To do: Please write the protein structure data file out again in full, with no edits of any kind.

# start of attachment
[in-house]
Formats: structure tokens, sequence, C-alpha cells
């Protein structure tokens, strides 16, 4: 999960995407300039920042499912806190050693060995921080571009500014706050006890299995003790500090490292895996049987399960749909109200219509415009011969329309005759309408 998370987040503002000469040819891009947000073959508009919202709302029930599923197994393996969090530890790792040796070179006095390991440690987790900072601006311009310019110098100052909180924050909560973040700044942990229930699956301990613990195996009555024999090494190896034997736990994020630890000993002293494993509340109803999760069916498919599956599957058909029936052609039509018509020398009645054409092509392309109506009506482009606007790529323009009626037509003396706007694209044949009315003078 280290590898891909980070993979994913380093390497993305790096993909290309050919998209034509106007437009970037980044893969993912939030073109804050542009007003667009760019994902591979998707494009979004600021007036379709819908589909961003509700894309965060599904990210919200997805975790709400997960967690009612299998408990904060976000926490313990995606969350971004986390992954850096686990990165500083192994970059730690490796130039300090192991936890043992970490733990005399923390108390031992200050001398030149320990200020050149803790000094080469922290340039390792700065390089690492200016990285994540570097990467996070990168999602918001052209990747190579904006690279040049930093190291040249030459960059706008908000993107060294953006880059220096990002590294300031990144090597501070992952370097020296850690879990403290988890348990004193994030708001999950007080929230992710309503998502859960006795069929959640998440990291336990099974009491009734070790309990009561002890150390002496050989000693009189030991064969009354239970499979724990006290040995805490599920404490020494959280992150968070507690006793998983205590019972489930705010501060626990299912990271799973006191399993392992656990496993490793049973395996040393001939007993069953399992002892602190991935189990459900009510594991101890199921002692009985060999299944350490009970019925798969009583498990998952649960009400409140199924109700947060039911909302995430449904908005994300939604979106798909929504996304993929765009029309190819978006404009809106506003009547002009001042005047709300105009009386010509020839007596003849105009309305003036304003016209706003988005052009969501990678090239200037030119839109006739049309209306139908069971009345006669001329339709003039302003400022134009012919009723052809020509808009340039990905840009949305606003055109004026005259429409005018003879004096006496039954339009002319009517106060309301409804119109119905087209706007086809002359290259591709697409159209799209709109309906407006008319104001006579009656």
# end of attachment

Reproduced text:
[in-house]
Formats: structure tokens, sequence, C-alpha cells
């Protein structure tokens, strides 16, 4: 999960995407300039920042499912806190050693060995921080571009500014706050006890299995003790500090490292895996049987399960749909109200219509415009011969329309005759309408 998370987040503002000469040819891009947000073959508009919202709302029930599923197994393996969090530890790792040796070179006095390991440690987790900072601006311009310019110098100052909180924050909560973040700044942990229930699956301990613990195996009555024999090494190896034997736990994020630890000993002293494993509340109803999760069916498919599956599957058909029936052609039509018509020398009645054409092509392309109506009506482009606007790529323009009626037509003396706007694209044949009315003078 280290590898891909980070993979994913380093390497993305790096993909290309050919998209034509106007437009970037980044893969993912939030073109804050542009007003667009760019994902591979998707494009979004600021007036379709819908589909961003509700894309965060599904990210919200997805975790709400997960967690009612299998408990904060976000926490313990995606969350971004986390992954850096686990990165500083192994970059730690490796130039300090192991936890043992970490733990005399923390108390031992200050001398030149320990200020050149803790000094080469922290340039390792700065390089690492200016990285994540570097990467996070990168999602918001052209990747190579904006690279040049930093190291040249030459960059706008908000993107060294953006880059220096990002590294300031990144090597501070992952370097020296850690879990403290988890348990004193994030708001999950007080929230992710309503998502859960006795069929959640998440990291336990099974009491009734070790309990009561002890150390002496050989000693009189030991064969009354239970499979724990006290040995805490599920404490020494959280992150968070507690006793998983205590019972489930705010501060626990299912990271799973006191399993392992656990496993490793049973395996040393001939007993069953399992002892602190991935189990459900009510594991101890199921002692009985060999299944350490009970019925798969009583498990998952649960009400409140199924109700947060039911909302995430449904908005994300939604979106798909929504996304993929765009029309190819978006404009809106506003009547002009001042005047709300105009009386010509020839007596003849105009309305003036304003016209706003988005052009969501990678090239200037030119839109006739049309209306139908069971009345006669001329339709003039302003400022134009012919009723052809020509808009340039990905840009949305606003055109004026005259429409005018003879004096006496039954339009002319009517106060309301409804119109119905087209706007086809002359290259591709697409159209799209709109309906407006008319104001006579009656």